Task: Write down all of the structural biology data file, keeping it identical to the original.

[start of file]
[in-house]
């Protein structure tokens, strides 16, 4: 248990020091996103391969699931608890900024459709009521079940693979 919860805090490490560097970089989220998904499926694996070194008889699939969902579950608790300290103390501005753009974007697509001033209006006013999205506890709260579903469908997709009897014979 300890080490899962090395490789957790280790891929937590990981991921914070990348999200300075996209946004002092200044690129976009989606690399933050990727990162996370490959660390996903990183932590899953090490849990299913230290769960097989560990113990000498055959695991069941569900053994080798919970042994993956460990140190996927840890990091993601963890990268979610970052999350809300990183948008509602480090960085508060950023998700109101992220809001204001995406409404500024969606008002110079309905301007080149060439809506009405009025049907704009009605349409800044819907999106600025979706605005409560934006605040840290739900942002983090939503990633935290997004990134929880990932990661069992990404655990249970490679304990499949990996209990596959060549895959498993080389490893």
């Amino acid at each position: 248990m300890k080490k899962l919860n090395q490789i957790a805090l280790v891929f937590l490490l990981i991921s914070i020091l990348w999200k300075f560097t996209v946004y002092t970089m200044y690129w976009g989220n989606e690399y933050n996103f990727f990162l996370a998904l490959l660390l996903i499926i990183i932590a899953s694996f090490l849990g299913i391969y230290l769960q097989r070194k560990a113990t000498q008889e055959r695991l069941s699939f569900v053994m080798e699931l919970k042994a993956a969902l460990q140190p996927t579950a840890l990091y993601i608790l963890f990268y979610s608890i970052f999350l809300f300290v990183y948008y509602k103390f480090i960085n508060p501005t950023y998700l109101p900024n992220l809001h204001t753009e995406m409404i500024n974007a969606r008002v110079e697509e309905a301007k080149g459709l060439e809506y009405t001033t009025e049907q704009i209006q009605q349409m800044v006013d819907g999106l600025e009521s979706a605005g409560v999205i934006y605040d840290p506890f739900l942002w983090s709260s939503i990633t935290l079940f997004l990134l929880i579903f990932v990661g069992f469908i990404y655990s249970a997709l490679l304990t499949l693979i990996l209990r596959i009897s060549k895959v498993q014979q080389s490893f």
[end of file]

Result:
[in-house]
């Protein structure tokens, strides 16, 4: 248990020091996103391969699931608890900024459709009521079940693979 919860805090490490560097970089989220998904499926694996070194008889699939969902579950608790300290103390501005753009974007697509001033209006006013999205506890709260579903469908997709009897014979 300890080490899962090395490789957790280790891929937590990981991921914070990348999200300075996209946004002092200044690129976009989606690399933050990727990162996370490959660390996903990183932590899953090490849990299913230290769960097989560990113990000498055959695991069941569900053994080798919970042994993956460990140190996927840890990091993601963890990268979610970052999350809300990183948008509602480090960085508060950023998700109101992220809001204001995406409404500024969606008002110079309905301007080149060439809506009405009025049907704009009605349409800044819907999106600025979706605005409560934006605040840290739900942002983090939503990633935290997004990134929880990932990661069992990404655990249970490679304990499949990996209990596959060549895959498993080389490893």
């Amino acid at each position: 248990m300890k080490k899962l919860n090395q490789i957790a805090l280790v891929f937590l490490l990981i991921s914070i020091l990348w999200k300075f560097t996209v946004y002092t970089m200044y690129w976009g989220n989606e690399y933050n996103f990727f990162l996370a998904l490959l660390l996903i499926i990183i932590a899953s694996f090490l849990g299913i391969y230290l769960q097989r070194k560990a113990t000498q008889e055959r695991l069941s699939f569900v053994m080798e699931l919970k042994a993956a969902l460990q140190p996927t579950a840890l990091y993601i608790l963890f990268y979610s608890i970052f999350l809300f300290v990183y948008y509602k103390f480090i960085n508060p501005t950023y998700l109101p900024n992220l809001h204001t753009e995406m409404i500024n974007a969606r008002v110079e697509e309905a301007k080149g459709l060439e809506y009405t001033t009025e049907q704009i209006q009605q349409m800044v006013d819907g999106l600025e009521s979706a605005g409560v999205i934006y605040d840290p506890f739900l942002w983090s709260s939503i990633t935290l079940f997004l990134l929880i579903f990932v990661g069992f469908i990404y655990s249970a997709l490679l304990t499949l693979i990996l209990r596959i009897s060549k895959v498993q014979q080389s490893f």